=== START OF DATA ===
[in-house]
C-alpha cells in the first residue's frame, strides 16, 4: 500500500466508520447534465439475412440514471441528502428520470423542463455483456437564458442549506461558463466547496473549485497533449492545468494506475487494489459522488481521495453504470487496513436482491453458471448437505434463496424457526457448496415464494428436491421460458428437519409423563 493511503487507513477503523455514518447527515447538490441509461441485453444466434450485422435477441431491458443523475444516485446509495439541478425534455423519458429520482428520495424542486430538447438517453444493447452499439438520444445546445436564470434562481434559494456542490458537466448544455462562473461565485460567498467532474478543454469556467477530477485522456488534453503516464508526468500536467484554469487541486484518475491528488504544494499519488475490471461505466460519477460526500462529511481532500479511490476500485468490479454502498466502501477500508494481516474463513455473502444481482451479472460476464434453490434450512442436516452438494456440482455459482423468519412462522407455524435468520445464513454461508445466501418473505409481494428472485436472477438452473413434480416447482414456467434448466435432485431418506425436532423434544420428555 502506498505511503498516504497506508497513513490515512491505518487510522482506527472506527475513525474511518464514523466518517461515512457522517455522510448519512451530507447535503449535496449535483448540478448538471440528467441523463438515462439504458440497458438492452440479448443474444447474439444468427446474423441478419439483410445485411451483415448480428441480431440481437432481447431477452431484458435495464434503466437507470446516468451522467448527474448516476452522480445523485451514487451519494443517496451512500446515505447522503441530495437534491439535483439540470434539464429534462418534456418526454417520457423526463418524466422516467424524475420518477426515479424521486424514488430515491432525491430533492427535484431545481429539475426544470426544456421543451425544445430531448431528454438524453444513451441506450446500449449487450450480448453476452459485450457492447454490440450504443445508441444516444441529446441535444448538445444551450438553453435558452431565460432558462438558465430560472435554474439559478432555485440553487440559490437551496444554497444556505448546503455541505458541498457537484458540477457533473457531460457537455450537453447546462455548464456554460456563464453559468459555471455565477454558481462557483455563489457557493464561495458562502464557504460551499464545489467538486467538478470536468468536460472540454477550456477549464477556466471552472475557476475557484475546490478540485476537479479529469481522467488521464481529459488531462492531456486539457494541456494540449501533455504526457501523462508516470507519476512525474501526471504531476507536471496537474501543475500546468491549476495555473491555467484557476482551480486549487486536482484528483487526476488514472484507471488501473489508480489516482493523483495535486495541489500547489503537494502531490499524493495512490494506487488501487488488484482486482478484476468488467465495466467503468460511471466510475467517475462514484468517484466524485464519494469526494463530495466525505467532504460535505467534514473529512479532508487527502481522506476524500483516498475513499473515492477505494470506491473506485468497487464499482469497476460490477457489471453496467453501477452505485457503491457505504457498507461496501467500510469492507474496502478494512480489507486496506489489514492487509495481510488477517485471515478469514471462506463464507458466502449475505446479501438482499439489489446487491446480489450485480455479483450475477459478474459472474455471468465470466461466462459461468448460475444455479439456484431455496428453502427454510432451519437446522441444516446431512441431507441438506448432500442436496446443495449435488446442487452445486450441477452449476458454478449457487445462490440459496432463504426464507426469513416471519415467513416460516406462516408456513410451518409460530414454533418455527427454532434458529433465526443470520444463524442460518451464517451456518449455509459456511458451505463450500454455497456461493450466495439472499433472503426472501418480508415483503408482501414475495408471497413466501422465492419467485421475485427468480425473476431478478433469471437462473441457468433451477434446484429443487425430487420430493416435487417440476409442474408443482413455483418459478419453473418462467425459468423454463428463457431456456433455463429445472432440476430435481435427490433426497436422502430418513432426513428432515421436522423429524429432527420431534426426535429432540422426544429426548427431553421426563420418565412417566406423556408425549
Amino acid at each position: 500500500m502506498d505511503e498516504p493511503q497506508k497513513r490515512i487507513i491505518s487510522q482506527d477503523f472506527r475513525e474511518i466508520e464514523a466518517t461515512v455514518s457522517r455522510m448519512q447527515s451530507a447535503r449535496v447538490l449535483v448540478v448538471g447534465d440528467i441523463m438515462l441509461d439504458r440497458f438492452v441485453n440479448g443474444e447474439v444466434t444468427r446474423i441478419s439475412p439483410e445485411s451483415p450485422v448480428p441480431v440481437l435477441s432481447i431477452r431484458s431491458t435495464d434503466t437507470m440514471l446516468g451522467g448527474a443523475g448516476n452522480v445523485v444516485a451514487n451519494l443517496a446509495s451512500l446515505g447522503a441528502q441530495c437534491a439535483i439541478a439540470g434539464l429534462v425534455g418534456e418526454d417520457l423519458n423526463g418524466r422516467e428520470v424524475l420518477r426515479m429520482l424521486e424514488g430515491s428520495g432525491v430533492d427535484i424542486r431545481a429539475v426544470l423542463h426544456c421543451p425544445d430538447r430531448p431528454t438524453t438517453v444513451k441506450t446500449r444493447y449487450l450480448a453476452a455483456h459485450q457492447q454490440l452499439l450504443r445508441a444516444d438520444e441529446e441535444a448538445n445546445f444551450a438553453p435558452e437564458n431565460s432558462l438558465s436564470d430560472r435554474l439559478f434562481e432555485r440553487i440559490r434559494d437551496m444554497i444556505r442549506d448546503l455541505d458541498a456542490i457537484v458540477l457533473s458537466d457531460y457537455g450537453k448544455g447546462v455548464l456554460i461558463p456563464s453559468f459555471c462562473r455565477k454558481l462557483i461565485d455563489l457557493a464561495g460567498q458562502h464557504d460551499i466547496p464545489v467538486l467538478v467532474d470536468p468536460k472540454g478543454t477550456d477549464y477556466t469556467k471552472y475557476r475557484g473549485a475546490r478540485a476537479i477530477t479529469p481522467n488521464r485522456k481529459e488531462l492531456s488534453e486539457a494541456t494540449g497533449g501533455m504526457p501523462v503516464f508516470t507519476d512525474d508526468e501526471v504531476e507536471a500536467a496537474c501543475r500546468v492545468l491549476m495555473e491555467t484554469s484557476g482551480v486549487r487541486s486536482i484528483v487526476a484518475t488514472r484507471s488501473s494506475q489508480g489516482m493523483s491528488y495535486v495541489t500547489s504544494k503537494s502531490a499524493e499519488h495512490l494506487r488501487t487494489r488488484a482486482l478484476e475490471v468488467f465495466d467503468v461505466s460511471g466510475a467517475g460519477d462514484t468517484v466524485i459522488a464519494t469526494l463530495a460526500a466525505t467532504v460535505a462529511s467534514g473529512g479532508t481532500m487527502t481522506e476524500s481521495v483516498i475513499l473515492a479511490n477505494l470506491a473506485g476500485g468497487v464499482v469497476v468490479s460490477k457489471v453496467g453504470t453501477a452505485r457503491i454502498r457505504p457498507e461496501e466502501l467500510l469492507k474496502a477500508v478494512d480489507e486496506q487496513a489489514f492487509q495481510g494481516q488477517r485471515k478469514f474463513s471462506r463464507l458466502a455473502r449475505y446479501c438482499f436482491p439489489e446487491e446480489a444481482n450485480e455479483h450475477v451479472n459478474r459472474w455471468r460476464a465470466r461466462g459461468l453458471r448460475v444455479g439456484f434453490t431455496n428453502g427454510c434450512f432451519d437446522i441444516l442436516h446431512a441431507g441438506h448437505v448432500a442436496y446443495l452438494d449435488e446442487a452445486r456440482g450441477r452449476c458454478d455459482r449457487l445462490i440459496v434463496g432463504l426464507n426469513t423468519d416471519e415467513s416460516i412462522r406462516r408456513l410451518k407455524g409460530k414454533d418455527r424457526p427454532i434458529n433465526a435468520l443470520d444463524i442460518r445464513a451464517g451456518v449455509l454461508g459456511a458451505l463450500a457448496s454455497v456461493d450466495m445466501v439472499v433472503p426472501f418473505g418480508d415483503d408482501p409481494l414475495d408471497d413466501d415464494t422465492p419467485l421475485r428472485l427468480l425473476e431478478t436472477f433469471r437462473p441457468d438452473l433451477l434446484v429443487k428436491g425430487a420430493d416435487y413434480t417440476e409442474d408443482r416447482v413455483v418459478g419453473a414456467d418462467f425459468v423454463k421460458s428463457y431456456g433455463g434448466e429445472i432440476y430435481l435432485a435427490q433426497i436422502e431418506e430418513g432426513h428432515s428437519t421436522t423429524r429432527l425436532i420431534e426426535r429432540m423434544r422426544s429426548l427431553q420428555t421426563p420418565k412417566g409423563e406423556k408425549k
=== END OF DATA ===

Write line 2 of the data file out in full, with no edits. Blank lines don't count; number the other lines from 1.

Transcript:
C-alpha cells in the first residue's frame, strides 16, 4: 500500500466508520447534465439475412440514471441528502428520470423542463455483456437564458442549506461558463466547496473549485497533449492545468494506475487494489459522488481521495453504470487496513436482491453458471448437505434463496424457526457448496415464494428436491421460458428437519409423563 493511503487507513477503523455514518447527515447538490441509461441485453444466434450485422435477441431491458443523475444516485446509495439541478425534455423519458429520482428520495424542486430538447438517453444493447452499439438520444445546445436564470434562481434559494456542490458537466448544455462562473461565485460567498467532474478543454469556467477530477485522456488534453503516464508526468500536467484554469487541486484518475491528488504544494499519488475490471461505466460519477460526500462529511481532500479511490476500485468490479454502498466502501477500508494481516474463513455473502444481482451479472460476464434453490434450512442436516452438494456440482455459482423468519412462522407455524435468520445464513454461508445466501418473505409481494428472485436472477438452473413434480416447482414456467434448466435432485431418506425436532423434544420428555 502506498505511503498516504497506508497513513490515512491505518487510522482506527472506527475513525474511518464514523466518517461515512457522517455522510448519512451530507447535503449535496449535483448540478448538471440528467441523463438515462439504458440497458438492452440479448443474444447474439444468427446474423441478419439483410445485411451483415448480428441480431440481437432481447431477452431484458435495464434503466437507470446516468451522467448527474448516476452522480445523485451514487451519494443517496451512500446515505447522503441530495437534491439535483439540470434539464429534462418534456418526454417520457423526463418524466422516467424524475420518477426515479424521486424514488430515491432525491430533492427535484431545481429539475426544470426544456421543451425544445430531448431528454438524453444513451441506450446500449449487450450480448453476452459485450457492447454490440450504443445508441444516444441529446441535444448538445444551450438553453435558452431565460432558462438558465430560472435554474439559478432555485440553487440559490437551496444554497444556505448546503455541505458541498457537484458540477457533473457531460457537455450537453447546462455548464456554460456563464453559468459555471455565477454558481462557483455563489457557493464561495458562502464557504460551499464545489467538486467538478470536468468536460472540454477550456477549464477556466471552472475557476475557484475546490478540485476537479479529469481522467488521464481529459488531462492531456486539457494541456494540449501533455504526457501523462508516470507519476512525474501526471504531476507536471496537474501543475500546468491549476495555473491555467484557476482551480486549487486536482484528483487526476488514472484507471488501473489508480489516482493523483495535486495541489500547489503537494502531490499524493495512490494506487488501487488488484482486482478484476468488467465495466467503468460511471466510475467517475462514484468517484466524485464519494469526494463530495466525505467532504460535505467534514473529512479532508487527502481522506476524500483516498475513499473515492477505494470506491473506485468497487464499482469497476460490477457489471453496467453501477452505485457503491457505504457498507461496501467500510469492507474496502478494512480489507486496506489489514492487509495481510488477517485471515478469514471462506463464507458466502449475505446479501438482499439489489446487491446480489450485480455479483450475477459478474459472474455471468465470466461466462459461468448460475444455479439456484431455496428453502427454510432451519437446522441444516446431512441431507441438506448432500442436496446443495449435488446442487452445486450441477452449476458454478449457487445462490440459496432463504426464507426469513416471519415467513416460516406462516408456513410451518409460530414454533418455527427454532434458529433465526443470520444463524442460518451464517451456518449455509459456511458451505463450500454455497456461493450466495439472499433472503426472501418480508415483503408482501414475495408471497413466501422465492419467485421475485427468480425473476431478478433469471437462473441457468433451477434446484429443487425430487420430493416435487417440476409442474408443482413455483418459478419453473418462467425459468423454463428463457431456456433455463429445472432440476430435481435427490433426497436422502430418513432426513428432515421436522423429524429432527420431534426426535429432540422426544429426548427431553421426563420418565412417566406423556408425549